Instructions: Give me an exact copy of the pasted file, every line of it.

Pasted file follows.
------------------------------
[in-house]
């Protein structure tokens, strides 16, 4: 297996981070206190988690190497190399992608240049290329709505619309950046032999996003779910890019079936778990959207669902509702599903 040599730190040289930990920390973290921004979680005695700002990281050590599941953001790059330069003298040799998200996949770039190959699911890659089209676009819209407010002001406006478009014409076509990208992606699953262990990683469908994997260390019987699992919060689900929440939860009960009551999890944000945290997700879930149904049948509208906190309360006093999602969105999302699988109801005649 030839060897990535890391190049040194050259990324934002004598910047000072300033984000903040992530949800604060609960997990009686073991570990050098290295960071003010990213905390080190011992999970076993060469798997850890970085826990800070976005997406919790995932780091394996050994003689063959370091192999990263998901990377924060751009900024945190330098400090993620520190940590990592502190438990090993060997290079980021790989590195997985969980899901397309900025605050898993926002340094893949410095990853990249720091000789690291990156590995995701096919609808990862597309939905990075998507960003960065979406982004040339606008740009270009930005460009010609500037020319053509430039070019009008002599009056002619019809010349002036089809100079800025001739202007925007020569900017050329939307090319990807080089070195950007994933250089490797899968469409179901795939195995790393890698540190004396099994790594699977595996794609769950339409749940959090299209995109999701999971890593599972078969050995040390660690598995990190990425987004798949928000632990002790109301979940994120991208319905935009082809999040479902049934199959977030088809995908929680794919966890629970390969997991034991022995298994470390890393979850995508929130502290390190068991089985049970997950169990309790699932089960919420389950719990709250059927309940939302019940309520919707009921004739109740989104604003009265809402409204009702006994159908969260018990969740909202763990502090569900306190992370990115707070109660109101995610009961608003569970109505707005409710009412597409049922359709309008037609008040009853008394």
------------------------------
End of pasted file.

[in-house]
């Protein structure tokens, strides 16, 4: 297996981070206190988690190497190399992608240049290329709505619309950046032999996003779910890019079936778990959207669902509702599903 040599730190040289930990920390973290921004979680005695700002990281050590599941953001790059330069003298040799998200996949770039190959699911890659089209676009819209407010002001406006478009014409076509990208992606699953262990990683469908994997260390019987699992919060689900929440939860009960009551999890944000945290997700879930149904049948509208906190309360006093999602969105999302699988109801005649 030839060897990535890391190049040194050259990324934002004598910047000072300033984000903040992530949800604060609960997990009686073991570990050098290295960071003010990213905390080190011992999970076993060469798997850890970085826990800070976005997406919790995932780091394996050994003689063959370091192999990263998901990377924060751009900024945190330098400090993620520190940590990592502190438990090993060997290079980021790989590195997985969980899901397309900025605050898993926002340094893949410095990853990249720091000789690291990156590995995701096919609808990862597309939905990075998507960003960065979406982004040339606008740009270009930005460009010609500037020319053509430039070019009008002599009056002619019809010349002036089809100079800025001739202007925007020569900017050329939307090319990807080089070195950007994933250089490797899968469409179901795939195995790393890698540190004396099994790594699977595996794609769950339409749940959090299209995109999701999971890593599972078969050995040390660690598995990190990425987004798949928000632990002790109301979940994120991208319905935009082809999040479902049934199959977030088809995908929680794919966890629970390969997991034991022995298994470390890393979850995508929130502290390190068991089985049970997950169990309790699932089960919420389950719990709250059927309940939302019940309520919707009921004739109740989104604003009265809402409204009702006994159908969260018990969740909202763990502090569900306190992370990115707070109660109101995610009961608003569970109505707005409710009412597409049922359709309008037609008040009853008394």